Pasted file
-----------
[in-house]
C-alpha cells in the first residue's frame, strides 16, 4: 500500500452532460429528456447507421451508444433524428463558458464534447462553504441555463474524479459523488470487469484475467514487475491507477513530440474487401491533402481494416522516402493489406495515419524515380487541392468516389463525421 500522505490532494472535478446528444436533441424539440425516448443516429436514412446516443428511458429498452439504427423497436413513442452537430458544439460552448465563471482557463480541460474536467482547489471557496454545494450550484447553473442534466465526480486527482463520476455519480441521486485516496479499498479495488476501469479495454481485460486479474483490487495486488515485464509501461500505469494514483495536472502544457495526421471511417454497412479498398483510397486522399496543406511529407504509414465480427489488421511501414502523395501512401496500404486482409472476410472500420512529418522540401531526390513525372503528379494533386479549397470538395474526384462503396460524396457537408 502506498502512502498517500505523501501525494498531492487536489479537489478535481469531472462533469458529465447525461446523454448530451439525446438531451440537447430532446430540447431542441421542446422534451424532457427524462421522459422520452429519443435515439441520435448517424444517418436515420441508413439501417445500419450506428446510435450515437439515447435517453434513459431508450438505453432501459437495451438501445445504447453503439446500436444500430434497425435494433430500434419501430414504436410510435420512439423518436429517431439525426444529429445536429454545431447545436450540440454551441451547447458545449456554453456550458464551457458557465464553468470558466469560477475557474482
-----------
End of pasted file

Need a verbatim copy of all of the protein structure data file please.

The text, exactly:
[in-house]
C-alpha cells in the first residue's frame, strides 16, 4: 500500500452532460429528456447507421451508444433524428463558458464534447462553504441555463474524479459523488470487469484475467514487475491507477513530440474487401491533402481494416522516402493489406495515419524515380487541392468516389463525421 500522505490532494472535478446528444436533441424539440425516448443516429436514412446516443428511458429498452439504427423497436413513442452537430458544439460552448465563471482557463480541460474536467482547489471557496454545494450550484447553473442534466465526480486527482463520476455519480441521486485516496479499498479495488476501469479495454481485460486479474483490487495486488515485464509501461500505469494514483495536472502544457495526421471511417454497412479498398483510397486522399496543406511529407504509414465480427489488421511501414502523395501512401496500404486482409472476410472500420512529418522540401531526390513525372503528379494533386479549397470538395474526384462503396460524396457537408 502506498502512502498517500505523501501525494498531492487536489479537489478535481469531472462533469458529465447525461446523454448530451439525446438531451440537447430532446430540447431542441421542446422534451424532457427524462421522459422520452429519443435515439441520435448517424444517418436515420441508413439501417445500419450506428446510435450515437439515447435517453434513459431508450438505453432501459437495451438501445445504447453503439446500436444500430434497425435494433430500434419501430414504436410510435420512439423518436429517431439525426444529429445536429454545431447545436450540440454551441451547447458545449456554453456550458464551457458557465464553468470558466469560477475557474482